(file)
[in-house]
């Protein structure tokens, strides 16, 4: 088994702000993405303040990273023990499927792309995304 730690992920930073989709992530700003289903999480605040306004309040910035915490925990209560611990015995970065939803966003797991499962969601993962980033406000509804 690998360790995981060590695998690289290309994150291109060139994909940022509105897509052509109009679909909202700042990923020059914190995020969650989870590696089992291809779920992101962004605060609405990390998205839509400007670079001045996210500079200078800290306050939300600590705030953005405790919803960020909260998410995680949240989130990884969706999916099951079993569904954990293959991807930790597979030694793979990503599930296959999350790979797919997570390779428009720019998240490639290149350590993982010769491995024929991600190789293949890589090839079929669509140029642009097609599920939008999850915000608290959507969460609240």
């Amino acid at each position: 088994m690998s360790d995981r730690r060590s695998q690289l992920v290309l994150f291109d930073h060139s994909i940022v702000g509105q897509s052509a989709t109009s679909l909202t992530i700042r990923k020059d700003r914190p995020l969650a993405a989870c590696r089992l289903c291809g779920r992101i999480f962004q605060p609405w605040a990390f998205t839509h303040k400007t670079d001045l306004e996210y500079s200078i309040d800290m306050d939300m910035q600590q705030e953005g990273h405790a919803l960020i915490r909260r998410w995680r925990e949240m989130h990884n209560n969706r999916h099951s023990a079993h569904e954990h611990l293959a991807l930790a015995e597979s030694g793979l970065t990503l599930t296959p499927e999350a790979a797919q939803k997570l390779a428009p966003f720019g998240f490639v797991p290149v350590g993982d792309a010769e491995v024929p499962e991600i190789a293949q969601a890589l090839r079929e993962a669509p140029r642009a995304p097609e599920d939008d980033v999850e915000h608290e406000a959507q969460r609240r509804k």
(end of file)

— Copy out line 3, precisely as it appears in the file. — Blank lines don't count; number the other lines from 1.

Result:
């Amino acid at each position: 088994m690998s360790d995981r730690r060590s695998q690289l992920v290309l994150f291109d930073h060139s994909i940022v702000g509105q897509s052509a989709t109009s679909l909202t992530i700042r990923k020059d700003r914190p995020l969650a993405a989870c590696r089992l289903c291809g779920r992101i999480f962004q605060p609405w605040a990390f998205t839509h303040k400007t670079d001045l306004e996210y500079s200078i309040d800290m306050d939300m910035q600590q705030e953005g990273h405790a919803l960020i915490r909260r998410w995680r925990e949240m989130h990884n209560n969706r999916h099951s023990a079993h569904e954990h611990l293959a991807l930790a015995e597979s030694g793979l970065t990503l599930t296959p499927e999350a790979a797919q939803k997570l390779a428009p966003f720019g998240f490639v797991p290149v350590g993982d792309a010769e491995v024929p499962e991600i190789a293949q969601a890589l090839r079929e993962a669509p140029r642009a995304p097609e599920d939008d980033v999850e915000h608290e406000a959507q969460r609240r509804k």